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Garrison Joe, SASS #60708

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Everything posted by Garrison Joe, SASS #60708

  1. The standard spring weight for a 1911 recoil spring is 16 pounds. That would be much stiffer than the 11 pounder that you first tried. Bet that was what you should have used. good luck, GJ
  2. I really wish you would state the name of the powder consistently. Even in your last post, you mix TiteWad and TiteGroup. They are TWO DIFFERENT powders! In fact, looking this last reply over again, you also mention Red Dot as the shotgun powder, too. That is just plain dangerous for others to follow! good luck, GJ
  3. And remind ROs to keep the timer close to gun especially if muzzles are going through a window or door. Some of the standard velocity .22 ammo is really quiet. Avoid the Aguila sub-sonic ammo - several types of those are so slow they will stick/stack up in barrels! good luck, GJ
  4. And I believe the "approximately" applies to 1860, and the 1899 cutoff is a hard date. Perhaps a rules committee member would like to comment? As always, requests to your Territorial Governor would be a way to try to effect a rules modification.... Good luck, GJ
  5. I'll give you some "retail-used, excellent condition" prices and you can knock off from there. Dings, rust, damaged cavities or mating surfaces, heavy dirt or leading on molds, etc will be major deductions. Lyman 1 cavity - $50 Lyman 2 cavity - $60 Lyman 4 cavity - $80 Lyman handles around $15 Lee 1 cavity $10 Lee 2 cavity $20 Lee 6 Cavity $40 Lee handles around $8, but 6 cavity set about $15 The mold with a hollow base pin - if single cavity Lyman $60 Gonna have to get lucky to find someone who is a caster any mor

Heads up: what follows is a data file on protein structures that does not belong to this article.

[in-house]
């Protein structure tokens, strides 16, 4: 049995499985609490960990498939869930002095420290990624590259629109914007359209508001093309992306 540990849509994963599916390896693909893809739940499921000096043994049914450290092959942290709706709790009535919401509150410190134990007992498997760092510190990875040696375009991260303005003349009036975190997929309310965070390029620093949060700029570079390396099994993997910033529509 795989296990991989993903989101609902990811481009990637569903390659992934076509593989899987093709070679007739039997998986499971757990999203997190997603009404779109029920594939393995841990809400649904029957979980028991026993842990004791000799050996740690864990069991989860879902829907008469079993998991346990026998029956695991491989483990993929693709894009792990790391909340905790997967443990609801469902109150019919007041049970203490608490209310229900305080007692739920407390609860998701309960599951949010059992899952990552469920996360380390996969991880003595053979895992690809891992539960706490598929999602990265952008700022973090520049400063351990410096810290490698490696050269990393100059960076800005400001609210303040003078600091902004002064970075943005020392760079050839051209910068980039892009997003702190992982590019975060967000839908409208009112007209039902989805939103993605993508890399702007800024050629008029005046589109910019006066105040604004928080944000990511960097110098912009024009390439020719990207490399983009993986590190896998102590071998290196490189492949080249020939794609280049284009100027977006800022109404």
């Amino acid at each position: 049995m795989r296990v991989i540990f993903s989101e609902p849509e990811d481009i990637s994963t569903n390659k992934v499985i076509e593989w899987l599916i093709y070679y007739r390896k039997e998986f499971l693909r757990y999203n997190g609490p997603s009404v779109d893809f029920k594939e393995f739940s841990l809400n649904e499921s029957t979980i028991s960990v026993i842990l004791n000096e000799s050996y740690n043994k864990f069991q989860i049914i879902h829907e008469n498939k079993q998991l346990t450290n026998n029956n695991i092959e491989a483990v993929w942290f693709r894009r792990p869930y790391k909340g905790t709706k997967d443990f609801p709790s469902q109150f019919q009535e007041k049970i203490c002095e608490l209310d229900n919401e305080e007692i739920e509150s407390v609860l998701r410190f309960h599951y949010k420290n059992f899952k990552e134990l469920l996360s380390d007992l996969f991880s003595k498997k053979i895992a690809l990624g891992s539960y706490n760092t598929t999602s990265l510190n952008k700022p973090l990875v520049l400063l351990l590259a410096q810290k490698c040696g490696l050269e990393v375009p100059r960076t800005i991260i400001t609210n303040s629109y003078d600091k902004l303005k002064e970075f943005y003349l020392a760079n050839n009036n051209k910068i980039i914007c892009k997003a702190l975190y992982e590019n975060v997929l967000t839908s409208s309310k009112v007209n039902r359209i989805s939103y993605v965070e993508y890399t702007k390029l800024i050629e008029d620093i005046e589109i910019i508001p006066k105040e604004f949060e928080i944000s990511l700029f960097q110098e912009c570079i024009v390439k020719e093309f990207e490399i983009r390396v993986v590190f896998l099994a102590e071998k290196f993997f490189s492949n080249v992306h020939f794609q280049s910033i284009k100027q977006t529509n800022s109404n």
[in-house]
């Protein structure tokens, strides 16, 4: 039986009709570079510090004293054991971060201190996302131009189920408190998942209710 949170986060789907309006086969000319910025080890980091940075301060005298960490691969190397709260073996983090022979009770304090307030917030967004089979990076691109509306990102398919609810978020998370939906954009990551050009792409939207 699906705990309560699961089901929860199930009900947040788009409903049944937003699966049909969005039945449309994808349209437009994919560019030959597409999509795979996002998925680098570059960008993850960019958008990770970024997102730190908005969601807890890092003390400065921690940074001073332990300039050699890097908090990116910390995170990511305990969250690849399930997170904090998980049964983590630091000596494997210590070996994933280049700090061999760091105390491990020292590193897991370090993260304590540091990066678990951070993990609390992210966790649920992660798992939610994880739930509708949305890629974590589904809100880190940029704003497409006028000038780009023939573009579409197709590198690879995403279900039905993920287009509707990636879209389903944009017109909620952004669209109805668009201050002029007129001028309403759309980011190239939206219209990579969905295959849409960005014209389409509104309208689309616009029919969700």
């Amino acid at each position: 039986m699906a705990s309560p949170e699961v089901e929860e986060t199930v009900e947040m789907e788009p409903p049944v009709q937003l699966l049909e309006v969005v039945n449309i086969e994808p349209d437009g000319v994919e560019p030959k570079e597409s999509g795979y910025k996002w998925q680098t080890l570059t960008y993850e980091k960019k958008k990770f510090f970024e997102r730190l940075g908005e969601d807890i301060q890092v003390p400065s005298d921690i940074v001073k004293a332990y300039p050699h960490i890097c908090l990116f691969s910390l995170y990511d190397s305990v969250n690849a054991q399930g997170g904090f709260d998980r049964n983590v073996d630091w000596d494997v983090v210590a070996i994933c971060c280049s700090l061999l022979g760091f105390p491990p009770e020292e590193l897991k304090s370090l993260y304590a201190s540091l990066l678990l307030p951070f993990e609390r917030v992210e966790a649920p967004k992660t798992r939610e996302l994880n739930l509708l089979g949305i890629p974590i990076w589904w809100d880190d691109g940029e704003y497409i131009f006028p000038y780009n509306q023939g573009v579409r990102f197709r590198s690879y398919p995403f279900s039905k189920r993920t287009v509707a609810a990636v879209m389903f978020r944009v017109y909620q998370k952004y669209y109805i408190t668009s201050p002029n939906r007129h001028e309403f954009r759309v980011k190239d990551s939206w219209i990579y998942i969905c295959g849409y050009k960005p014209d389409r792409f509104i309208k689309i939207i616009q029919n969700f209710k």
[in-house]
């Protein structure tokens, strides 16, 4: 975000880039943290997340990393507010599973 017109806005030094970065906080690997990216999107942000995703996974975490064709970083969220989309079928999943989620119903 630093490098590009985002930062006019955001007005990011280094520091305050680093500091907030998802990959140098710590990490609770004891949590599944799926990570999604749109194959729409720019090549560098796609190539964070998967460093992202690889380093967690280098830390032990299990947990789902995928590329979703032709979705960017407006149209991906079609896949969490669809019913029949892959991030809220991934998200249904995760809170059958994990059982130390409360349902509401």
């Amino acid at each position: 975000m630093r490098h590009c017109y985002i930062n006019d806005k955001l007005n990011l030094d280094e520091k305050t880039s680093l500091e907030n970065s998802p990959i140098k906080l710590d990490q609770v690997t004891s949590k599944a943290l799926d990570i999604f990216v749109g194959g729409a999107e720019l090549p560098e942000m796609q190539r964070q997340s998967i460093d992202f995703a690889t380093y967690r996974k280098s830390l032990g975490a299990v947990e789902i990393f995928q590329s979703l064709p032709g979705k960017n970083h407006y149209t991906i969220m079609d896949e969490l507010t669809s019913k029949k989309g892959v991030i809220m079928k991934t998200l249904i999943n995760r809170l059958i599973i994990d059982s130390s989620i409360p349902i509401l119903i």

6. It's not even a lot of reading to look up the use of primers. good luck, GJ
  7. As I understand the reasoning on Big Boy, it is considered a "commercial copy" of Marlin's 1894 design. THAT certainly was not my idea of good enough. But it has been our rule for several years. And just because it's legal doesn't make it viable and competitive. But a copy of a 1906 or an actual 1910 gun falls outside the date period allowed. good luck, GJ
  8. It was introduced by Marlin in 1910. I would expect it to be disallowed due to the rule in the Rifle Requirements section: Cool looking, seems pretty close to the Winchester 1906 pump rifle design. good luck, GJ
  9. Nope, fiber wads will work fine. They are (will be): * slower to load in a progressive loader (non-progressive is less of a problem, but still slower) * more likely to tip a wad during insertion , which can ruin a pattern or make crimp impossible to fold tightly * going to launch fiber in the air after a shot * harder to load a heavy load that shoots well without weak cores (but light loads are much easier) * shoot looser patterns in most guns * cost more than plastic wads any more, and harder to find But, they allow a load to be very adjustable to